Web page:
At least in part, this is understandable – the assumption being that because a server is local and housed on-site, it is more secure than the cloud. That said, it is precisely this ‘physicality’ that creates a false sense of security for businesses. More often than not, compromised data and security breaches do not occur as a result of somebody physically breaking into a data centre. Rather, cyberattacks tend to be the modus operandi of hackers.

A more realistic concern is the fact that organisations are solely responsible for securing their data in the cloud environment. According to the Coalfire survey mentioned earlier, businesses struggle with this reality, as 64% organisations mentioned data loss and leakage as a prime concern, with data privacy and confidentiality coming in close at 62%. Businesses also cited insecure interfaces and APIs, misconfiguration of cloud platforms, unauthorised access, compliance and a lack of visibility when weighing up their cloud strategy.

Here, organisations must get to the root of the problem. The fact is, that these problems all arise from more general security concerns, so business leaders must evaluate how well their current security measures are serving their business requirements. If these provisions are not quite making the cut, it may be time for a security overhaul. Likewise, businesses must consider how well these measures will protect their organisation as they grow, change, and implement new technologies.

One solution would be to invest in cloud platforms which automate compliance, have APIs that can audit and send alerts about security events, and encrypt data-at-rest. Doing so should put some of these worries to bed.

Too high a cost?

Finally, perhaps the biggest barrier to systemic cloud adoption is the perceived cost of investing in the first place. While cloud technologies have the potential to improve service levels and operations, reduce costs and better support the business in the long-term, it is important to acknowledge that the cloud is not just a cheaper data centre. Put simply, the cloud is a way to do things differently, and should be considered as an ongoing innovation process.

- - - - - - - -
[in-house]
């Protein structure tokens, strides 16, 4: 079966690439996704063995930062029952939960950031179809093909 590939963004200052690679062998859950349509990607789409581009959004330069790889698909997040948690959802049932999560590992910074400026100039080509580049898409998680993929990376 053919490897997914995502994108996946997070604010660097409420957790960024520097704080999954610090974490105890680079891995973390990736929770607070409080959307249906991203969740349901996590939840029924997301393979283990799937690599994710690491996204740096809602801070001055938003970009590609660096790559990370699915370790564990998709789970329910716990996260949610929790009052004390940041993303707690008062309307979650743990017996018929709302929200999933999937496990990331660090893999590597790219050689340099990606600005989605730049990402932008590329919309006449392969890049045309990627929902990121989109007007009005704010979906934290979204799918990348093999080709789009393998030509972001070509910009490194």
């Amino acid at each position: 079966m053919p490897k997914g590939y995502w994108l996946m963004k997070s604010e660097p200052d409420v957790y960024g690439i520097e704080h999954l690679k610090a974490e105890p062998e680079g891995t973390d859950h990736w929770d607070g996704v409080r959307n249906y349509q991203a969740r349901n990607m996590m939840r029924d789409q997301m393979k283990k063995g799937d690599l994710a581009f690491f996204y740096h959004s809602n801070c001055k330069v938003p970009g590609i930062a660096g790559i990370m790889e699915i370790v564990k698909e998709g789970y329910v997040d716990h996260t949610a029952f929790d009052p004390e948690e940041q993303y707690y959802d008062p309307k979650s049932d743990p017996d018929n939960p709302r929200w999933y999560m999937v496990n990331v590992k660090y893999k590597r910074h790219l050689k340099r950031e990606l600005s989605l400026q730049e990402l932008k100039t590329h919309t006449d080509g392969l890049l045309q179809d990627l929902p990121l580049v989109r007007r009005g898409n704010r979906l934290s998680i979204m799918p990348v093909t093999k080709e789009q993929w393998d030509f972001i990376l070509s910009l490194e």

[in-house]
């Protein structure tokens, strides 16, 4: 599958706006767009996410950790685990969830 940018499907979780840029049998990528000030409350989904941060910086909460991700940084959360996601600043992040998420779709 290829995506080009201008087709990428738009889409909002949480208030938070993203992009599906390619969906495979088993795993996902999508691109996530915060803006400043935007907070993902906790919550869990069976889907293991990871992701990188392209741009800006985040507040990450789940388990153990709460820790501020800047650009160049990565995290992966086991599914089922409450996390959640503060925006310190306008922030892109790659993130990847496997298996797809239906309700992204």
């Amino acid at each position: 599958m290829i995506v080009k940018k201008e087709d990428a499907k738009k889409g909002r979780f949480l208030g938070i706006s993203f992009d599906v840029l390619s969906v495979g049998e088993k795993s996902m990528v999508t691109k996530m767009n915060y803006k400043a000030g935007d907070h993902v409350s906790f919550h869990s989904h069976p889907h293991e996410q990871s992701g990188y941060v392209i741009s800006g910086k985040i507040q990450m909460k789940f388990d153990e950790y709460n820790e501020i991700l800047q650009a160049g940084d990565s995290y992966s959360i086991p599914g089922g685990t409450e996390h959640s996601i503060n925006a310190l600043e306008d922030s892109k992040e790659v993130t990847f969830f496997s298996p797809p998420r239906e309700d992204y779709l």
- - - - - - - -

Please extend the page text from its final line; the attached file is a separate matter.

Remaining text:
While there may be no doubt that an initial investment can be costly, businesses should note that cloud computing can be a much more efficient means of allocating resource, rather than spending on costly data centre hardware, or managing pre-existing legacy software.

Meanwhile, newer firms will likely find that the transition to the cloud is well worth the investment, allowing them to scale up quickly and effectively. The cost benefits of doing so are marked, as these businesses will not have to spend so heavily on servers, while also profiting from machine learning technology and data analytics to drive their business decisions.

In short, investing in the cloud means more than just a new storage solution. I urge business and technology leaders to debunk their concerns and consider their cloud strategy as a fundamental part of business in the new normal – they will not regret doing so.

Chris Starkey is the founder and director of NexGen Cloud